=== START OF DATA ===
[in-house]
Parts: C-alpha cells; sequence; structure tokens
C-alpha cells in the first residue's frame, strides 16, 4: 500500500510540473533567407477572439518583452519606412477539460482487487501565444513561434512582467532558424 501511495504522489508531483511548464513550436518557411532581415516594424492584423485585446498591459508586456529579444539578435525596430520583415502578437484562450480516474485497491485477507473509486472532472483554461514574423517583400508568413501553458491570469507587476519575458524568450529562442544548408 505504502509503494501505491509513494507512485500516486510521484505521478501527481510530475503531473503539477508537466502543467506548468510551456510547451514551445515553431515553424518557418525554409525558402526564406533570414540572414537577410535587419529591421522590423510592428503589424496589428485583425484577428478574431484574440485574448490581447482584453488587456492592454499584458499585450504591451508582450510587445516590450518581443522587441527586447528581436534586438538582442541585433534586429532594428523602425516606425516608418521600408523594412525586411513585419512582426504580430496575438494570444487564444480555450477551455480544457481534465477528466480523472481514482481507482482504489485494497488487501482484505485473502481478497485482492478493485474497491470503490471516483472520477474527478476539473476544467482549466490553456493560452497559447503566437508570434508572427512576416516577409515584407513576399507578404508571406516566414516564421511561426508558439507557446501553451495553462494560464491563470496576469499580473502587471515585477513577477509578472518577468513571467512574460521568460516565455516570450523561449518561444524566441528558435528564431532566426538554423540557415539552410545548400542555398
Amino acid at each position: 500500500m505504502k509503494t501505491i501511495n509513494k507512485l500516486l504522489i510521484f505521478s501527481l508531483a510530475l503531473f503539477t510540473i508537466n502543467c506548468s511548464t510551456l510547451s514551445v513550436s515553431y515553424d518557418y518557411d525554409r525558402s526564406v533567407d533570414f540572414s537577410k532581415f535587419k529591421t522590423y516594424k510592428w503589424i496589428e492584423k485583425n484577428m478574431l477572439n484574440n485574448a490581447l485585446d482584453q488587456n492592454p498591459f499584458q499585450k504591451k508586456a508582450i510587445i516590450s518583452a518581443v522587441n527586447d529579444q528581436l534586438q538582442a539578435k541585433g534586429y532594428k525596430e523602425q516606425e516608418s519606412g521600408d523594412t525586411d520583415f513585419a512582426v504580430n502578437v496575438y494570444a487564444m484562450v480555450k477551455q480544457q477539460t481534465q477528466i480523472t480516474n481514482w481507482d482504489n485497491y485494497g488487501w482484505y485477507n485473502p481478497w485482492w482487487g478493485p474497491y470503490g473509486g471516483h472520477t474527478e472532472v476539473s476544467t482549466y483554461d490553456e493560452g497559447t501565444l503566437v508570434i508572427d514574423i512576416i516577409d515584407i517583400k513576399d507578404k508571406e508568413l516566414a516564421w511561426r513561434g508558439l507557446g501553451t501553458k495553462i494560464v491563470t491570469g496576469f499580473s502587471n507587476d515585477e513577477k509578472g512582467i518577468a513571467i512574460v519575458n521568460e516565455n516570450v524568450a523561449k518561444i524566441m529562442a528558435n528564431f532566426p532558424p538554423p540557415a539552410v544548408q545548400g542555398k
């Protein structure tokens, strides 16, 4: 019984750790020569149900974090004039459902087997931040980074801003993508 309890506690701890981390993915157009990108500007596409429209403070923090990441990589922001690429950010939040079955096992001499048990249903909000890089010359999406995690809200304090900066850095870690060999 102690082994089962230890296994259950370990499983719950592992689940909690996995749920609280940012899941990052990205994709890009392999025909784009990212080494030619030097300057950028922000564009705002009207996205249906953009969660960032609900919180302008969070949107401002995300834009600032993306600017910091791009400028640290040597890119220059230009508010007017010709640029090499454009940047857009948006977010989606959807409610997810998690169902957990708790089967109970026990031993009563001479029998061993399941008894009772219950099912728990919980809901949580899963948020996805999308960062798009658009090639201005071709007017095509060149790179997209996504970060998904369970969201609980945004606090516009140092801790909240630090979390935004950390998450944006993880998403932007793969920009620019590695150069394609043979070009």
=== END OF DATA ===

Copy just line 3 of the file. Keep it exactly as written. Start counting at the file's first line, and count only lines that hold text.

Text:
C-alpha cells in the first residue's frame, strides 16, 4: 500500500510540473533567407477572439518583452519606412477539460482487487501565444513561434512582467532558424 501511495504522489508531483511548464513550436518557411532581415516594424492584423485585446498591459508586456529579444539578435525596430520583415502578437484562450480516474485497491485477507473509486472532472483554461514574423517583400508568413501553458491570469507587476519575458524568450529562442544548408 505504502509503494501505491509513494507512485500516486510521484505521478501527481510530475503531473503539477508537466502543467506548468510551456510547451514551445515553431515553424518557418525554409525558402526564406533570414540572414537577410535587419529591421522590423510592428503589424496589428485583425484577428478574431484574440485574448490581447482584453488587456492592454499584458499585450504591451508582450510587445516590450518581443522587441527586447528581436534586438538582442541585433534586429532594428523602425516606425516608418521600408523594412525586411513585419512582426504580430496575438494570444487564444480555450477551455480544457481534465477528466480523472481514482481507482482504489485494497488487501482484505485473502481478497485482492478493485474497491470503490471516483472520477474527478476539473476544467482549466490553456493560452497559447503566437508570434508572427512576416516577409515584407513576399507578404508571406516566414516564421511561426508558439507557446501553451495553462494560464491563470496576469499580473502587471515585477513577477509578472518577468513571467512574460521568460516565455516570450523561449518561444524566441528558435528564431532566426538554423540557415539552410545548400542555398